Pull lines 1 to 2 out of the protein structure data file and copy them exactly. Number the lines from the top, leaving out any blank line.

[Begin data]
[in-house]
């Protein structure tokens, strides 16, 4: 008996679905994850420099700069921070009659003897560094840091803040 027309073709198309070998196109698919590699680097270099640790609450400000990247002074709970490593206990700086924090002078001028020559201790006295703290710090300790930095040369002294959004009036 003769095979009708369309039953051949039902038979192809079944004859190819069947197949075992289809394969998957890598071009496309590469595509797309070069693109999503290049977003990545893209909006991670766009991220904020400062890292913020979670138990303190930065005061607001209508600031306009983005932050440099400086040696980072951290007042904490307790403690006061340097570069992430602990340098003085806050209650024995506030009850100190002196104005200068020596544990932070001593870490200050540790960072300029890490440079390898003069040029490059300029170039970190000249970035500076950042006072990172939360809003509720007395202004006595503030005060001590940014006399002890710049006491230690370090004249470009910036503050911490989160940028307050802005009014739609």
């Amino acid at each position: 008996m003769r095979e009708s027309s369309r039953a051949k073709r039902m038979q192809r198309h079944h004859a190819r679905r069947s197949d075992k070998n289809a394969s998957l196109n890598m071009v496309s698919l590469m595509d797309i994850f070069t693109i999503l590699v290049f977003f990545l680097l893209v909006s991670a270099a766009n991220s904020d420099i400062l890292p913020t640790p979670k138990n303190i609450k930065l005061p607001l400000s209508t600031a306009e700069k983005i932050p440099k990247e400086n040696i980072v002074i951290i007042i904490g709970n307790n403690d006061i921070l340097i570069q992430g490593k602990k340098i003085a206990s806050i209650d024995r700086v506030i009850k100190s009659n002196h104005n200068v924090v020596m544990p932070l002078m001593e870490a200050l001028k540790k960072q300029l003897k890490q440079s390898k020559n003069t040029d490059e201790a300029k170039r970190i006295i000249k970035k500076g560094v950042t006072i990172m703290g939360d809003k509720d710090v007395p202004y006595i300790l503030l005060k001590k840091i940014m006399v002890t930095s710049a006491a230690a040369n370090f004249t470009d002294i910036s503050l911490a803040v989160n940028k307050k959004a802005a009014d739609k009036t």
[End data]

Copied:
[in-house]
């Protein structure tokens, strides 16, 4: 008996679905994850420099700069921070009659003897560094840091803040 027309073709198309070998196109698919590699680097270099640790609450400000990247002074709970490593206990700086924090002078001028020559201790006295703290710090300790930095040369002294959004009036 003769095979009708369309039953051949039902038979192809079944004859190819069947197949075992289809394969998957890598071009496309590469595509797309070069693109999503290049977003990545893209909006991670766009991220904020400062890292913020979670138990303190930065005061607001209508600031306009983005932050440099400086040696980072951290007042904490307790403690006061340097570069992430602990340098003085806050209650024995506030009850100190002196104005200068020596544990932070001593870490200050540790960072300029890490440079390898003069040029490059300029170039970190000249970035500076950042006072990172939360809003509720007395202004006595503030005060001590940014006399002890710049006491230690370090004249470009910036503050911490989160940028307050802005009014739609």